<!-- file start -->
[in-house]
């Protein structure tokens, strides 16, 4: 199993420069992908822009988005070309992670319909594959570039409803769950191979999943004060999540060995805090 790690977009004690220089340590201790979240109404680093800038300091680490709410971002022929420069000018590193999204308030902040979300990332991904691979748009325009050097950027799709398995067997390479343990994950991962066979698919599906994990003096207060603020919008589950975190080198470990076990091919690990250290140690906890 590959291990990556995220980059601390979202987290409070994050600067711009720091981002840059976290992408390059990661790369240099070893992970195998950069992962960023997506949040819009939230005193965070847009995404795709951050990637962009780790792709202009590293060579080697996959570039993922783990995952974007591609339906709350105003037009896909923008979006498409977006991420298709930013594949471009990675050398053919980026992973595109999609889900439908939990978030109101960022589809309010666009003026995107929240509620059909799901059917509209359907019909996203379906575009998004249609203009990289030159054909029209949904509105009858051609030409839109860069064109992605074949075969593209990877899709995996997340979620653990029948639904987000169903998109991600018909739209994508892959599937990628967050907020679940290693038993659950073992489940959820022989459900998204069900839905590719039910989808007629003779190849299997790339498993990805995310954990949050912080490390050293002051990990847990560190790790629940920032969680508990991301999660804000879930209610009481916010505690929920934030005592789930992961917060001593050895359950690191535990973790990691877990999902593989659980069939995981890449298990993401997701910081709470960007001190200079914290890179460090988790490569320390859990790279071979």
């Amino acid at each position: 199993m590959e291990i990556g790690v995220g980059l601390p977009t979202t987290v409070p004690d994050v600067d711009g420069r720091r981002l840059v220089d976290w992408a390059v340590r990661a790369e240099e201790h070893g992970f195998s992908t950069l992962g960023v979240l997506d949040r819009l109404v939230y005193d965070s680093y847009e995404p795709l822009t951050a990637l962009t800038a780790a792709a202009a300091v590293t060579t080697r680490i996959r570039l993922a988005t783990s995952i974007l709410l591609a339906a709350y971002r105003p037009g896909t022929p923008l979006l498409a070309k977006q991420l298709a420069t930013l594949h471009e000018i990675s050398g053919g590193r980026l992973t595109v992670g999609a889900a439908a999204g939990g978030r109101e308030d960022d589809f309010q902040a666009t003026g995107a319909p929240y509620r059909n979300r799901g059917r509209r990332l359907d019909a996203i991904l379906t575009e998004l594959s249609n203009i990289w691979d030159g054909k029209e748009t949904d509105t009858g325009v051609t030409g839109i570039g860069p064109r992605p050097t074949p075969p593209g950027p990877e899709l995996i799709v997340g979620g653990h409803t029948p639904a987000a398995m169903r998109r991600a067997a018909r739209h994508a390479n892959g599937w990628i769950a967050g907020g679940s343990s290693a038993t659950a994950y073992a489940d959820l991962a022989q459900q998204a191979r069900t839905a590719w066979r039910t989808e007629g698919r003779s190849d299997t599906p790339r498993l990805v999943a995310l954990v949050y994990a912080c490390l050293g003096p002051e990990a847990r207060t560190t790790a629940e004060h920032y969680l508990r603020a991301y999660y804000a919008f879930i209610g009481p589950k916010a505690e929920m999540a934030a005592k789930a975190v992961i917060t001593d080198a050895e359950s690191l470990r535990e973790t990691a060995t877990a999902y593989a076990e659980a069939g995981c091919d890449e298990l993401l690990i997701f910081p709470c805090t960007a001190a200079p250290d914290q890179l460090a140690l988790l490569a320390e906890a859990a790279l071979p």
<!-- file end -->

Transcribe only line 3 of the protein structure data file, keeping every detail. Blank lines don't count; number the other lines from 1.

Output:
């Amino acid at each position: 199993m590959e291990i990556g790690v995220g980059l601390p977009t979202t987290v409070p004690d994050v600067d711009g420069r720091r981002l840059v220089d976290w992408a390059v340590r990661a790369e240099e201790h070893g992970f195998s992908t950069l992962g960023v979240l997506d949040r819009l109404v939230y005193d965070s680093y847009e995404p795709l822009t951050a990637l962009t800038a780790a792709a202009a300091v590293t060579t080697r680490i996959r570039l993922a988005t783990s995952i974007l709410l591609a339906a709350y971002r105003p037009g896909t022929p923008l979006l498409a070309k977006q991420l298709a420069t930013l594949h471009e000018i990675s050398g053919g590193r980026l992973t595109v992670g999609a889900a439908a999204g939990g978030r109101e308030d960022d589809f309010q902040a666009t003026g995107a319909p929240y509620r059909n979300r799901g059917r509209r990332l359907d019909a996203i991904l379906t575009e998004l594959s249609n203009i990289w691979d030159g054909k029209e748009t949904d509105t009858g325009v051609t030409g839109i570039g860069p064109r992605p050097t074949p075969p593209g950027p990877e899709l995996i799709v997340g979620g653990h409803t029948p639904a987000a398995m169903r998109r991600a067997a018909r739209h994508a390479n892959g599937w990628i769950a967050g907020g679940s343990s290693a038993t659950a994950y073992a489940d959820l991962a022989q459900q998204a191979r069900t839905a590719w066979r039910t989808e007629g698919r003779s190849d299997t599906p790339r498993l990805v999943a995310l954990v949050y994990a912080c490390l050293g003096p002051e990990a847990r207060t560190t790790a629940e004060h920032y969680l508990r603020a991301y999660y804000a919008f879930i209610g009481p589950k916010a505690e929920m999540a934030a005592k789930a975190v992961i917060t001593d080198a050895e359950s690191l470990r535990e973790t990691a060995t877990a999902y593989a076990e659980a069939g995981c091919d890449e298990l993401l690990i997701f910081p709470c805090t960007a001190a200079p250290d914290q890179l460090a140690l988790l490569a320390e906890a859990a790279l071979p």